If we assume that the costs of a lost dollar in terms of diminished happiness or well-being (what economists call utility) to the working class are much larger than the increase in happiness for a dollar flowing to the top of the income distribution, then it's possible for the net benefits to be negative. (Even if, on a purely dollar basis, the income gained exceeds the income lost, the weight attached to the gains and losses would differ.)
The net result could still be positive, depending on the very difficult problem of determining the correct "utility weights." But even so, the benefits would be smaller than if we simply tabulated dollar gains and losses.
I believe the ability of international trade to lift the poor out of poverty is a very important consideration when thinking about the benefits of trade. If I had my way, the government would use taxes and transfers to ensure that trade makes everyone better off. It should provide ample social insurance to ensure that any Americans who lost their job due to trade would not face the large economic risks they do now.
That would be a much better solution than closing America's doors to the world. But that's far from the reality of how trade has worked in recent decades, and people are correct to assume that the political atmosphere makes hopes for such changes a dream rather than a realistic possibility.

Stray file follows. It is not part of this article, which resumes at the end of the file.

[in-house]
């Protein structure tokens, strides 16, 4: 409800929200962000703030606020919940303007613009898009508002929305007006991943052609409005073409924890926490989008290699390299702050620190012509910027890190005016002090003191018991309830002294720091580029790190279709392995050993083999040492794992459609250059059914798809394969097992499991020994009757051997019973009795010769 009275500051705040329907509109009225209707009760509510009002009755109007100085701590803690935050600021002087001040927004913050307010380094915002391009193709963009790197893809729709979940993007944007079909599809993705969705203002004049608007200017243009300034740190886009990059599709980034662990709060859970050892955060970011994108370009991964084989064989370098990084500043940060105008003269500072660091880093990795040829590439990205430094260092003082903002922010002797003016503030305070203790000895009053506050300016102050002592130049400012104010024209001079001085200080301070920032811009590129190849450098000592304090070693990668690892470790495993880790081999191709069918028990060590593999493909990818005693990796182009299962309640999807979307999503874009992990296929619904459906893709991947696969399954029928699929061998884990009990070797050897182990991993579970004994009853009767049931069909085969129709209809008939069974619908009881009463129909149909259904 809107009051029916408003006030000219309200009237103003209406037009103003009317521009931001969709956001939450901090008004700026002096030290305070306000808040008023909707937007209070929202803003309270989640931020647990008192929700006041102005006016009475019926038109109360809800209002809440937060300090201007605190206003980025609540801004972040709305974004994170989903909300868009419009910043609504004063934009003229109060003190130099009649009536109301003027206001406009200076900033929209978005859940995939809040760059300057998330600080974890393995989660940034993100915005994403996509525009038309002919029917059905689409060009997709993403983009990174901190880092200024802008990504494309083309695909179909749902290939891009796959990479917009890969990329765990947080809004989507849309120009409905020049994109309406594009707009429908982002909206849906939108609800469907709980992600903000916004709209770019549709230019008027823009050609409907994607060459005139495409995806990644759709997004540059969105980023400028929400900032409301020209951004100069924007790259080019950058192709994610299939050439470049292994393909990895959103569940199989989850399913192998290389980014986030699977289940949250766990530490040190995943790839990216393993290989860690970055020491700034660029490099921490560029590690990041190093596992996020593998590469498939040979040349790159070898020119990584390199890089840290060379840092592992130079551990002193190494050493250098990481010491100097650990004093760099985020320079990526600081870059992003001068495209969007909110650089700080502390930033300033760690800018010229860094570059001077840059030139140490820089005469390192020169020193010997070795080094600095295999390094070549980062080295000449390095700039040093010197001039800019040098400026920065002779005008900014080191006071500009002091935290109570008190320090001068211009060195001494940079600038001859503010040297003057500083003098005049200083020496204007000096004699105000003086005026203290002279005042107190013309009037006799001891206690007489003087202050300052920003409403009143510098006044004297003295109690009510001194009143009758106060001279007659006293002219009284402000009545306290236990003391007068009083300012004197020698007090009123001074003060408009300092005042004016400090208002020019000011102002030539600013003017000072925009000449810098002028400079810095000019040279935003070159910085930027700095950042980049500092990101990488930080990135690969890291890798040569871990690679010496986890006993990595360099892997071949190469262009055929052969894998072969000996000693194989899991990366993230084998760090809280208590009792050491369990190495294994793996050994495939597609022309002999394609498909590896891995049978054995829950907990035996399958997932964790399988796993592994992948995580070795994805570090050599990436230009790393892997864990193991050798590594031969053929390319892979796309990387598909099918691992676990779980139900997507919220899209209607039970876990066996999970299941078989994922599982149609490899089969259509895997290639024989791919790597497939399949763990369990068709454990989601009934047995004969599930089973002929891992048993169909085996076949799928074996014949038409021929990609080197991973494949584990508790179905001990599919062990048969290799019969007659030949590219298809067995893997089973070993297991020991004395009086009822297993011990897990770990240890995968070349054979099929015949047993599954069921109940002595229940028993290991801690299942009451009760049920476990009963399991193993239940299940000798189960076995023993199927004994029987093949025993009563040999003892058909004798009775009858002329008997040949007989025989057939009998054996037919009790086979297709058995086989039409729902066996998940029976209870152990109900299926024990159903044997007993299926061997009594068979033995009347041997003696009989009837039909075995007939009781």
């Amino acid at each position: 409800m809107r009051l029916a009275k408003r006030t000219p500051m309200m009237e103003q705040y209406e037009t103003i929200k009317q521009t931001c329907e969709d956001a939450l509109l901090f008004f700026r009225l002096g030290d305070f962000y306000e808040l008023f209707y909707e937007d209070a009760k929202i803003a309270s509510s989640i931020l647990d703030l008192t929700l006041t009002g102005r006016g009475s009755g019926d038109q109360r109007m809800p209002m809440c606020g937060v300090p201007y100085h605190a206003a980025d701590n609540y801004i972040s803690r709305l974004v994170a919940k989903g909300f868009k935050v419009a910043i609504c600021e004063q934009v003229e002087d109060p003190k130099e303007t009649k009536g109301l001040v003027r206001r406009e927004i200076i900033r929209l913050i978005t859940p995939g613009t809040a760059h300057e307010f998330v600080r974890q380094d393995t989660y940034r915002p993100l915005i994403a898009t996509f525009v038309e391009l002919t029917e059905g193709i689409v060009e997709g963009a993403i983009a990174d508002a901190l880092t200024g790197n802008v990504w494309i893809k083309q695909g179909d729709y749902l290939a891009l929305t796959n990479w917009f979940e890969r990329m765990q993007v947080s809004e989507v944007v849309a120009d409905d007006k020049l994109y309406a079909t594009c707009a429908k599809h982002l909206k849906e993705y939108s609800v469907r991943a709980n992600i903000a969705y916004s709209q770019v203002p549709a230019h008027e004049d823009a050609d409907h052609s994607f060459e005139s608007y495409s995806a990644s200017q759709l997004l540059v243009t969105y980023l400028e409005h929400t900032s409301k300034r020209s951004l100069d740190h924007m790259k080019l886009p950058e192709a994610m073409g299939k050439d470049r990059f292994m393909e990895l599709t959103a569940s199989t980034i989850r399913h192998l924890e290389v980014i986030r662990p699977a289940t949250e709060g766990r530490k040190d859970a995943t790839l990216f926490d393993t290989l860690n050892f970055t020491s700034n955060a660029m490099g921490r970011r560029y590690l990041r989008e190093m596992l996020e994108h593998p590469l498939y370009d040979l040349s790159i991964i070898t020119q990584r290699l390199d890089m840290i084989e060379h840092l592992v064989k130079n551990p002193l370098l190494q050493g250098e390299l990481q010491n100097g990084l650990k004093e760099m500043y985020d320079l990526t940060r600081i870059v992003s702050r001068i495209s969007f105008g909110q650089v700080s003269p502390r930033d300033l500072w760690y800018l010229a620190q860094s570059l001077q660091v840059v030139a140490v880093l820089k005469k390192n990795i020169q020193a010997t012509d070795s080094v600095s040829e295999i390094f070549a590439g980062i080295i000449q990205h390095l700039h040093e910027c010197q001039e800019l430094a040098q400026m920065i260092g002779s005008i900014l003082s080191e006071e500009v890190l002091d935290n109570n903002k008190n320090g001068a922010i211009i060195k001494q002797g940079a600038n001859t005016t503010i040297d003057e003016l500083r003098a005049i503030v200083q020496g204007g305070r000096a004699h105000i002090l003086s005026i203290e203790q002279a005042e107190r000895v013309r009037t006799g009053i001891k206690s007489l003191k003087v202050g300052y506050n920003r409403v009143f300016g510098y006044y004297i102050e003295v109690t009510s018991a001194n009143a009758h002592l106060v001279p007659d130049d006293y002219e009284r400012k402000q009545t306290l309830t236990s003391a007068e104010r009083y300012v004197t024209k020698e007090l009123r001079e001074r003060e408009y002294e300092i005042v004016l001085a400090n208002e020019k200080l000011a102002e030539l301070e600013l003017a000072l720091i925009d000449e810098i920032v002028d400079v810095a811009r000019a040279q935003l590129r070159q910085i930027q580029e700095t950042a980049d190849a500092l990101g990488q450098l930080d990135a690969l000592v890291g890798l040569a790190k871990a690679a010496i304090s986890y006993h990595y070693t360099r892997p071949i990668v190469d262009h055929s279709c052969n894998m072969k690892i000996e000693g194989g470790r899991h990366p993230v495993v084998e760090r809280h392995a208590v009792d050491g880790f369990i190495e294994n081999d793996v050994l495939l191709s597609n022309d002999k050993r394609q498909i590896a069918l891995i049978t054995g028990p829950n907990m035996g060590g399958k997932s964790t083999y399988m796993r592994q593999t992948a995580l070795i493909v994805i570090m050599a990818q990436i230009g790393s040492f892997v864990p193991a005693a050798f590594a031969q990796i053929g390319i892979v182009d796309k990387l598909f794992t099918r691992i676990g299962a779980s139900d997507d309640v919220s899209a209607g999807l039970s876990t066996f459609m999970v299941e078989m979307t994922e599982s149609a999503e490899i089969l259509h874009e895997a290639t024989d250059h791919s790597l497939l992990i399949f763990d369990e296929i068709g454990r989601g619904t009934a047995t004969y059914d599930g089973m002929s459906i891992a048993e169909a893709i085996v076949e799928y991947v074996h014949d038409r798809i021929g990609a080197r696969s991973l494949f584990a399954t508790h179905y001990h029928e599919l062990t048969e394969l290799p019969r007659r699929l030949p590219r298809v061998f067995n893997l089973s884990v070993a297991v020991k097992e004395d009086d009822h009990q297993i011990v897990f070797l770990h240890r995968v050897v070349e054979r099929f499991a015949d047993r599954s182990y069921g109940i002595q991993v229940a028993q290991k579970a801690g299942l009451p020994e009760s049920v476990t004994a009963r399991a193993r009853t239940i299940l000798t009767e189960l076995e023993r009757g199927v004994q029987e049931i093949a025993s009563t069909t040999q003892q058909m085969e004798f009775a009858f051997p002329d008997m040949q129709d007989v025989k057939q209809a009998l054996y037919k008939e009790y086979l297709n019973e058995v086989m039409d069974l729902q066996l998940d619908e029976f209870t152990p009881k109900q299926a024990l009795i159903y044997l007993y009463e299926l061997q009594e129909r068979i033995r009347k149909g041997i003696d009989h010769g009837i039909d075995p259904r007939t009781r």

Economists should do all they can to inform people of the costs and benefits of globalization and to provide information on how the costs are distributed. They should also point out things that have been excluded from the discussion of the costs and benefits above, for example, the fact that trade results in lower prices and a greater variety of goods than would otherwise be available.
They should inform people about the ability of trade to lift so many out of poverty. Their calculations of the welfare effects from trade within the U.S. should take all of this into account, and economists should provide this important information so people can make informed choices.
But what economists shouldn't do is tell people what they should care about. It's understandable that people will put the most weight on the welfare of those closest to them, and if they choose to place the welfare of family and their communities above the welfare of the poor in other countries, that's understandable.
My economic future is secure. I have tenure at a university and an income that's more than adequate. I don't know what it's like to face substantial economic insecurity. I don't wonder if I'll have a job in the future or a chance to advance. Or if I'll be able to send my kids to college, afford health care or have a decent retirement.
It's easy for me to put the welfare of the poor in other parts of the world high on my list of concerns.
International trade is a contentious issue, and many politicians exploit fears that people have about their economic security with exaggerated or false claims as a means of generating votes (see Donald Trump). But the fears of many in the working class are very real, and these people deserve to be heard rather than be told they're bad for not caring enough about the poor in other countries.